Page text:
Fire Prevention Week is always the first full week in October. This is a great time for you to include some fire safety lessons in your elementary school library or classroom. In other posts I’ve shared some great books to read aloud to your classes and some ideas for lessons that you can use as you are planning your Fire Prevention Week lessons and activities.
The following article was first published in our local newspaper, the Helena Independent Record, in October of 2015. It is reprinted here with permission from the author.
If I asked you where your smoke alarms are located in your home, could you tell me? If you’re like most people, you may not pay attention to where smoke alarms have been installed. Smoke alarms should be located inside each bedroom, outside each sleeping area and on every level of the home, including the basement.
Smoke Alarms Save Lives
Working smoke alarms are a critical fire-safety tool that can mean the difference between life and death in a fire. According to the National Fire Protection Association (NFPA), smoke alarms can reduce the chance of dying in a home fire in half. NFPA data also shows home fires killed 2,755 people in 2013, an average of eight people every day that year. Many of these deaths may have been prevented with proper smoke alarm protection.
As a member of the Helena Fire Department for 24 years, I’ve seen the devastating effects of fire; burn injuries, loss of possessions, loss of homes, and the tragic loss of life.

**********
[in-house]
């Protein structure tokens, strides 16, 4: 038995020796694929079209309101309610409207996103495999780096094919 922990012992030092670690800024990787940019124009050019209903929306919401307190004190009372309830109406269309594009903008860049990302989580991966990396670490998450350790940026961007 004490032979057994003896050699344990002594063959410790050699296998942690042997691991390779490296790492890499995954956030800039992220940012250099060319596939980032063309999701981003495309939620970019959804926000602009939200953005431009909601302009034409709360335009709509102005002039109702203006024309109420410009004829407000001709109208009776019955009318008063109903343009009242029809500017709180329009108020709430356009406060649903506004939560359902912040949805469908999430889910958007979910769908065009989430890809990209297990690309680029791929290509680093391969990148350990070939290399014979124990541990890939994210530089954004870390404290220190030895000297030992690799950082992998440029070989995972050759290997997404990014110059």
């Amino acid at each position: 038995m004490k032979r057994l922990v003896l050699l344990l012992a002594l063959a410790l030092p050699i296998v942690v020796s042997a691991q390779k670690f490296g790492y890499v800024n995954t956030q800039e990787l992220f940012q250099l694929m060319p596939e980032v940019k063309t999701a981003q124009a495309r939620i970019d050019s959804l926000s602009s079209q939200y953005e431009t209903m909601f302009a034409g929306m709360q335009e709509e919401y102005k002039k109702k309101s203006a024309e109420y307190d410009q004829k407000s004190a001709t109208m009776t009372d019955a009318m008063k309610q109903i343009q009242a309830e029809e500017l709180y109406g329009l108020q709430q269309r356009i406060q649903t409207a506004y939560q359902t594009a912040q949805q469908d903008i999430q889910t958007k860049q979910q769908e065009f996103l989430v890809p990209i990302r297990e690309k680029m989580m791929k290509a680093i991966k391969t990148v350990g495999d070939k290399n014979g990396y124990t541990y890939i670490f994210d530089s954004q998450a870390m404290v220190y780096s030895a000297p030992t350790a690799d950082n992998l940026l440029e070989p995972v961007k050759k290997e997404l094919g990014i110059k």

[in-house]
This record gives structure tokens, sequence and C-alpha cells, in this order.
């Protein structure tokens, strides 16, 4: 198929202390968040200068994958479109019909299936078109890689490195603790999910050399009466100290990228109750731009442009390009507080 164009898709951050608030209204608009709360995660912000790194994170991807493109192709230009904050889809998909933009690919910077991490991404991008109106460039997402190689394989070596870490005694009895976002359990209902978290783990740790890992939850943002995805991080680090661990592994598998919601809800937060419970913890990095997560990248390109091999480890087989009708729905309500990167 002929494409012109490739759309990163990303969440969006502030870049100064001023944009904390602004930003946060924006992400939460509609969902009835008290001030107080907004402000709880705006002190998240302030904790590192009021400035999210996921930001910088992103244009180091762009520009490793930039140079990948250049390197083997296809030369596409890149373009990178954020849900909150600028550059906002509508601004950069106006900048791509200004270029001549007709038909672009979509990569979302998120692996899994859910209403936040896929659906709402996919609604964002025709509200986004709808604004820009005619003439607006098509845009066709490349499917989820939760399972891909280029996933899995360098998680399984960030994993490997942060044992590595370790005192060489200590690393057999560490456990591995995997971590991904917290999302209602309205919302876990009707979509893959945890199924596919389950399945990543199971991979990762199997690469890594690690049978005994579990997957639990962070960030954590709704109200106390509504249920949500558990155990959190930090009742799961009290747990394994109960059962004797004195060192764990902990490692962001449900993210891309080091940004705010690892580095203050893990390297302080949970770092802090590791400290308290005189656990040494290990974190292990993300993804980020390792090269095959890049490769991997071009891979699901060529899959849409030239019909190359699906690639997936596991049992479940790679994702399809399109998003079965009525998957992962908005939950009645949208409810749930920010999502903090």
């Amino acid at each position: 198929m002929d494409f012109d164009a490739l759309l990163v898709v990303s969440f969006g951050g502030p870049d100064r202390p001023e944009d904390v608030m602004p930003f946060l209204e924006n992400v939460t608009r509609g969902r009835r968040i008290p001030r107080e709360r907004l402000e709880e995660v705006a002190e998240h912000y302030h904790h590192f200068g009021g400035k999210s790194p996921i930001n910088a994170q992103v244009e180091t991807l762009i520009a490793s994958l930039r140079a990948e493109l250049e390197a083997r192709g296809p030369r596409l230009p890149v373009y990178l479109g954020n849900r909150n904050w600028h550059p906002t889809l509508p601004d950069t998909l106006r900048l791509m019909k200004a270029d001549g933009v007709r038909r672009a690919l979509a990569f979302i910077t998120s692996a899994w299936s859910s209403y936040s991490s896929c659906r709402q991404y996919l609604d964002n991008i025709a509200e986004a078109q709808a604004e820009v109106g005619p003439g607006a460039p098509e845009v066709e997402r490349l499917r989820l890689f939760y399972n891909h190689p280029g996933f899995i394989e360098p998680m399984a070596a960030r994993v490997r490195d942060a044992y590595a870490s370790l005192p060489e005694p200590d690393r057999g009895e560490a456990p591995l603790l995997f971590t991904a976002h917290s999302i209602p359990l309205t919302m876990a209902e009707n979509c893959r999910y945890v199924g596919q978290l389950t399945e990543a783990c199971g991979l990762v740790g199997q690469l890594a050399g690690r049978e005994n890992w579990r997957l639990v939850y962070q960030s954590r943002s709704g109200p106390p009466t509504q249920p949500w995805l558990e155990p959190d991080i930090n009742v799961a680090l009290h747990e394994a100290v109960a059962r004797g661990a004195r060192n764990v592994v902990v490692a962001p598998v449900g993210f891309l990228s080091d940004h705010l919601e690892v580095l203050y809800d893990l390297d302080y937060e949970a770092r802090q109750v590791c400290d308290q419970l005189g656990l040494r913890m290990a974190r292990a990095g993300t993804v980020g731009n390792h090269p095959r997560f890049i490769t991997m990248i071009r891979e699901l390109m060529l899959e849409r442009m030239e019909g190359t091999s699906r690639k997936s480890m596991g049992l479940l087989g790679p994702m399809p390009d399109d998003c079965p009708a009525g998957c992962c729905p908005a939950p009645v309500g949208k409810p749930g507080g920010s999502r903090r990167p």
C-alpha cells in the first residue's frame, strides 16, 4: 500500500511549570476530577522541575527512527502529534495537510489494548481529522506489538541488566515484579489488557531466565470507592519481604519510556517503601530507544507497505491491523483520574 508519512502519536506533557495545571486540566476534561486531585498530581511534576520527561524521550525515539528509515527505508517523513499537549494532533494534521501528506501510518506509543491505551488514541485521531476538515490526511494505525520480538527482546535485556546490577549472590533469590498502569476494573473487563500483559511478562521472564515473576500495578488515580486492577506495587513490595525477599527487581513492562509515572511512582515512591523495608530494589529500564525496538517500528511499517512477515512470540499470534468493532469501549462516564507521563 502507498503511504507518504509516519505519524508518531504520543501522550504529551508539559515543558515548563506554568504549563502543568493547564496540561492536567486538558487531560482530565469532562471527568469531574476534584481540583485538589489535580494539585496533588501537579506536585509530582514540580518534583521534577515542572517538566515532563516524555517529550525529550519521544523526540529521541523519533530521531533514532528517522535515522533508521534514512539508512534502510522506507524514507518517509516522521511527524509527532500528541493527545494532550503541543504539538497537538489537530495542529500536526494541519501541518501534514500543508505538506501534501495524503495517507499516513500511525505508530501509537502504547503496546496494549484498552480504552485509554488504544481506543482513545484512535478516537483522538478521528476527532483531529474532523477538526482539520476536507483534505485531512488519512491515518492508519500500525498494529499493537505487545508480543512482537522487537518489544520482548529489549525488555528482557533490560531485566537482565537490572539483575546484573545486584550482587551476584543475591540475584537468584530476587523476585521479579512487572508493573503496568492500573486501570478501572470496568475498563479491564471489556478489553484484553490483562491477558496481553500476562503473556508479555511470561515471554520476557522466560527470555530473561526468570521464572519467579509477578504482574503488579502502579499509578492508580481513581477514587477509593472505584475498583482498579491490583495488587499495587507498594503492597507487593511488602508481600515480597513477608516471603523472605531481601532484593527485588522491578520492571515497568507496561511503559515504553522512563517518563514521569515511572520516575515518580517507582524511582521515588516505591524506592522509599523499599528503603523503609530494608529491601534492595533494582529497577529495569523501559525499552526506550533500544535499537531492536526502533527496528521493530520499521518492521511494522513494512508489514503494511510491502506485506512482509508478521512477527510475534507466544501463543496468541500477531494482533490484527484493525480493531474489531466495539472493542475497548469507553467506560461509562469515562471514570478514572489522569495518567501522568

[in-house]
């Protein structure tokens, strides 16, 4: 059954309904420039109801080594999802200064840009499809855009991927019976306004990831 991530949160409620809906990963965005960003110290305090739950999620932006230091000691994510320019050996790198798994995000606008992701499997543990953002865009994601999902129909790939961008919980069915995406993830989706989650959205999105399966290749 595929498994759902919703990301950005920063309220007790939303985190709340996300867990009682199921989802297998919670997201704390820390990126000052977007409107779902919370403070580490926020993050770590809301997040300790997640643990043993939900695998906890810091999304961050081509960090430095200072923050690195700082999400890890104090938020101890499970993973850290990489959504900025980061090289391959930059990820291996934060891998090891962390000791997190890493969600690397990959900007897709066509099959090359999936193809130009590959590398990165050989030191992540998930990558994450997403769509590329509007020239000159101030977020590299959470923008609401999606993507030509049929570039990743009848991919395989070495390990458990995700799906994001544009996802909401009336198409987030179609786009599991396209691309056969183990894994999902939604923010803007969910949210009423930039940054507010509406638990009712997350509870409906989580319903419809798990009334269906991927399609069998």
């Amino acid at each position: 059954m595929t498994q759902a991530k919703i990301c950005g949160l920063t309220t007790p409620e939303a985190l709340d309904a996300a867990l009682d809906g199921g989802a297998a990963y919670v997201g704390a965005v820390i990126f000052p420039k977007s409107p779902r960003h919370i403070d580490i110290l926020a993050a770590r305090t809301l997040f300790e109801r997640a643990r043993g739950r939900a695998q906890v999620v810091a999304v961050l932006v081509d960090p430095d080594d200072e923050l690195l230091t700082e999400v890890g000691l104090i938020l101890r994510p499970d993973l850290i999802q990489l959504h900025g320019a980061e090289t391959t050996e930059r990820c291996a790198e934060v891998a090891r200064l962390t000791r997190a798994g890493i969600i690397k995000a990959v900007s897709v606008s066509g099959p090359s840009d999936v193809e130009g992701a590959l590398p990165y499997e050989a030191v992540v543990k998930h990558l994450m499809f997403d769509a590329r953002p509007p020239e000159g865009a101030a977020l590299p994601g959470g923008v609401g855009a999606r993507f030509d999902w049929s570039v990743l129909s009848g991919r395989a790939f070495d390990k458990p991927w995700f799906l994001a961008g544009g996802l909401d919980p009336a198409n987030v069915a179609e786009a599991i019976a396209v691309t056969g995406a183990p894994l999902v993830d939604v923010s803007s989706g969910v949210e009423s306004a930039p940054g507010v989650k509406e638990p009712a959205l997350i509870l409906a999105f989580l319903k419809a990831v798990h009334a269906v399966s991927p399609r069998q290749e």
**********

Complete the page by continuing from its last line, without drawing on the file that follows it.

“Hear the Beep Where You Sleep”
As a participant of the national program for Fire Prevention Week, which runs October 4-10, 2015, we support NFPA in promoting “Hear the Beep Where You Sleep. Every Bedroom Needs a Working Smoke Alarm!” I encourage everyone to make sure there are working smoke alarms installed throughout their homes. This simple step can help make a life-saving difference.
Additional smoke alarm tips:
- Interconnect all smoke alarms throughout the home. When one sounds, they all sound.
- Test alarms each month by pushing the test button.
- Replace smoke alarm batteries each year.
- All household alarms should be replaced after 10 years. This includes hard-wired alarms and those sealed with long lasting batteries.
- Make sure everyone in the home knows the sound and understands what to do when they hear the smoke alarm.
- If the smoke alarm sounds, get outside and stay outside.
- Go to your outside meeting place and call 911.
Craig Trapp, City of Helena Montana Fire Marshal (Retired 2017)
Get More Ideas for Fire Prevention Week
Click on these links for more information on fire safety lessons, books, and activities that you can use in your elementary school library or classroom.
- Fire Safety Lessons in the School Library
- Promote Fire Safety Education for Kids With These Books
- Fire Prevention Week Activities for Grades K-2
- Free: Stop! Drop! and Roll! Activity
Be the light!